A triumphant ending to this year's session may transform into a final week of shenanigans, last-minute deals and reopening sore wounds.
Instead of basking in their accomplishments, GOP legislative leaders are split on several issues they intend to take on this week:
• Whether to attempt a veto override on a House measure concerning state pension plans;
• Whether to eliminate common core curriculum standards legislators approved three years ago for public schools;
• How to deal with two measures calling for providing money to two state museums.
Pension bill, budget
House Republicans will discuss Monday during their weekly closed caucus meeting whether to attempt to override Fallin's veto of House Bill 2077, which would have given some employees hired in 2014 the option of a defined contribution plan, such as a 401(k) plan, instead of the defined benefit plan, which is a traditional pension.
“There are members who want to,” said House Speaker T.W. Shannon, R-Lawton.
Senate President Pro Tem Brian Bingman, R-Sapulpa, said he doesn't support a veto override attempt.
“We've had a great session,” he said. “You'd hate to end session on a negative note.”
It's been nearly four weeks since Gov. Mary Fallin, Bingman and Shannon announced agreements on three key issues: Reducing the state's top personal income tax rate in the 2015 calendar year and a further reduction the next year if state tax revenues don't dip; overhauling the workers' compensation system, and developing a plan for the state to sell unneeded property and underused buildings as well as an eight-year plan on the needs of state buildings. All three items have been passed by the Legislature and signed into law by Fallin.
With that heavy lifting out of the way, lawmakers and the governor focused on finishing a $7.1 billion budget agreement for the 2014 fiscal year, which starts July 1. They announced a budget accord May 2, one of the earliest dates in several years for a budget agreement to be reached.
Legislators were on track to complete their work as early as May 17, but legislative activity slowed down.
A budget spending-limit bill for the state Education Department was delayed a couple of times as lawmakers concerned about the common core curriculum wanted to eliminate funding to implement the curriculum.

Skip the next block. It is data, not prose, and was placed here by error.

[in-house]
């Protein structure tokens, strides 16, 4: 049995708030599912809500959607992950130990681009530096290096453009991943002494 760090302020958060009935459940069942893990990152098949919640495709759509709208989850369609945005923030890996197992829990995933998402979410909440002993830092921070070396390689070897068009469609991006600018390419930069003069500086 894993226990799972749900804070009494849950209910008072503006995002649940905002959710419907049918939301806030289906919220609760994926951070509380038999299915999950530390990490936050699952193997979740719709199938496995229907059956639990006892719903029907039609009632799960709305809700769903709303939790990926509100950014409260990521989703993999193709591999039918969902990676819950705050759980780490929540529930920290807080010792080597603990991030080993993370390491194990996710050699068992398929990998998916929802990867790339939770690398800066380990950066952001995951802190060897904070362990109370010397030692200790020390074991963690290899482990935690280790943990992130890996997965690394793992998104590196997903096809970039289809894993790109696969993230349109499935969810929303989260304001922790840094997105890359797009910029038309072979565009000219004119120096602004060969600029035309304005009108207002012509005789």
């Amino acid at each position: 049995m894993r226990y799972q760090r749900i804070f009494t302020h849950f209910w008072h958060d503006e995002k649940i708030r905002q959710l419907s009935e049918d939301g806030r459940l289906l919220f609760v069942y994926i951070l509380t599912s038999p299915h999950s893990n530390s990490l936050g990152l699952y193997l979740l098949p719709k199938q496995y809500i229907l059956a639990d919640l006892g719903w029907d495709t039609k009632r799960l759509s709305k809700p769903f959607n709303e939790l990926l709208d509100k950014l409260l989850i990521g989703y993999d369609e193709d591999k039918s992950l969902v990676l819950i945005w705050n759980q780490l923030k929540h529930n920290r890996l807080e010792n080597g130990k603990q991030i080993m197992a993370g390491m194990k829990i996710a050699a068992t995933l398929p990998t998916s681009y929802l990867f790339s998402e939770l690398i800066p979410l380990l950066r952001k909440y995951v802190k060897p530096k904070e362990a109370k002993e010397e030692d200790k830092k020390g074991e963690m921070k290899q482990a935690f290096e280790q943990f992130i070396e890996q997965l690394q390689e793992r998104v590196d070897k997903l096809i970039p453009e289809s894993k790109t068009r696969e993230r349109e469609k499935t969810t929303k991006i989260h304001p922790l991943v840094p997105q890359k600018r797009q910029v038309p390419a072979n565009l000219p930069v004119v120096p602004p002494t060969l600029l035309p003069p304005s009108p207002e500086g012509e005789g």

Shannon said legislation would be heard this week intended to keep the nationwide academic standards approved by state lawmakers three years ago from taking effect next year. HB 1719 would repeal the 2010 law and also prohibit the state Education Department from enacting new common core regulations without legislative approval.
“A lot of people are becoming very concerned about its ability to open the door for kind of a federal takeover of our education system,” he said. “We've already seen it in our health care system.”
Bingman said a measure to eliminate the common core curriculum has little chance of passing the Senate.
“It's not a federal program; It's a state program in collaboration with other states,” he said. “The policy of the common core is very important. We support that.”
Also thrown into the mix is Fallin. Oklahoma participated in the drafting of the standards with a consortium of states organized by the National Governors Association's Center for Best Practices. Fallin was elected last year as vice chairman of the association and will become chairman of the nonpartisan group later this year.
Lawmakers also are set to tackle this week whether to provide funding to complete the American Indian Cultural Center and Museum in downtown Oklahoma City and start work on the Oklahoma Museum of Popular Culture, commonly called OK Pop, in Tulsa.
Lat year senators whooped and hollered after members killed by one vote a $40 million bond issue to complete the Indian museum. The Senate passed a $20 million bond issue for the Tulsa museum; backers didn't seek a vote in the House of Representatives after it overwhelmingly defeated a $200 million bond issue for the state Capitol and other building repairs.
Debate on the measures this week again will focus on state priorities along with new concerns that lawmakers this year declined to give across-the-board raises or bonuses to the state's 34,000 employees, many of whom haven't received a raise in nearly seven years.